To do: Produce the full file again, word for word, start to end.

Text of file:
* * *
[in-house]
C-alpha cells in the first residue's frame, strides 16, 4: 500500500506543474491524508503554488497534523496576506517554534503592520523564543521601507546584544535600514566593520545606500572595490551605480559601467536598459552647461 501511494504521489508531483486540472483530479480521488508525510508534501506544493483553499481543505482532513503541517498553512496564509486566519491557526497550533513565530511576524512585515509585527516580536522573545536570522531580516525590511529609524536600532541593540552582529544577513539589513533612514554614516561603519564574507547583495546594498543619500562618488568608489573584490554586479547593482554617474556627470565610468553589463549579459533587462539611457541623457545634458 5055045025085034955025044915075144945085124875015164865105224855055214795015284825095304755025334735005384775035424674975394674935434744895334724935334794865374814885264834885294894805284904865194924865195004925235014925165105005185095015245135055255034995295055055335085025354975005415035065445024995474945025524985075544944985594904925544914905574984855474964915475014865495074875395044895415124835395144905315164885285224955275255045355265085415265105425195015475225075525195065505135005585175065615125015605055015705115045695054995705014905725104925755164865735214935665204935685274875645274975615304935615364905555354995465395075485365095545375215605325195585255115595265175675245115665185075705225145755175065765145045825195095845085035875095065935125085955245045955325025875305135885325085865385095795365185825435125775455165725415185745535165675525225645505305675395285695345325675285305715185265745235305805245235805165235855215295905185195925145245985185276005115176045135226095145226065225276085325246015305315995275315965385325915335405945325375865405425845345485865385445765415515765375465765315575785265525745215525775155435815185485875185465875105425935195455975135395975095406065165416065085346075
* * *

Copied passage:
[in-house]
C-alpha cells in the first residue's frame, strides 16, 4: 500500500506543474491524508503554488497534523496576506517554534503592520523564543521601507546584544535600514566593520545606500572595490551605480559601467536598459552647461 501511494504521489508531483486540472483530479480521488508525510508534501506544493483553499481543505482532513503541517498553512496564509486566519491557526497550533513565530511576524512585515509585527516580536522573545536570522531580516525590511529609524536600532541593540552582529544577513539589513533612514554614516561603519564574507547583495546594498543619500562618488568608489573584490554586479547593482554617474556627470565610468553589463549579459533587462539611457541623457545634458 5055045025085034955025044915075144945085124875015164865105224855055214795015284825095304755025334735005384775035424674975394674935434744895334724935334794865374814885264834885294894805284904865194924865195004925235014925165105005185095015245135055255034995295055055335085025354975005415035065445024995474945025524985075544944985594904925544914905574984855474964915475014865495074875395044895415124835395144905315164885285224955275255045355265085415265105425195015475225075525195065505135005585175065615125015605055015705115045695054995705014905725104925755164865735214935665204935685274875645274975615304935615364905555354995465395075485365095545375215605325195585255115595265175675245115665185075705225145755175065765145045825195095845085035875095065935125085955245045955325025875305135885325085865385095795365185825435125775455165725415185745535165675525225645505305675395285695345325675285305715185265745235305805245235805165235855215295905185195925145245985185276005115176045135226095145226065225276085325246015305315995275315965385325915335405945325375865405425845345485865385445765415515765375465765315575785265525745215525775155435815185485875185465875105425935195455975135395975095406065165416065085346075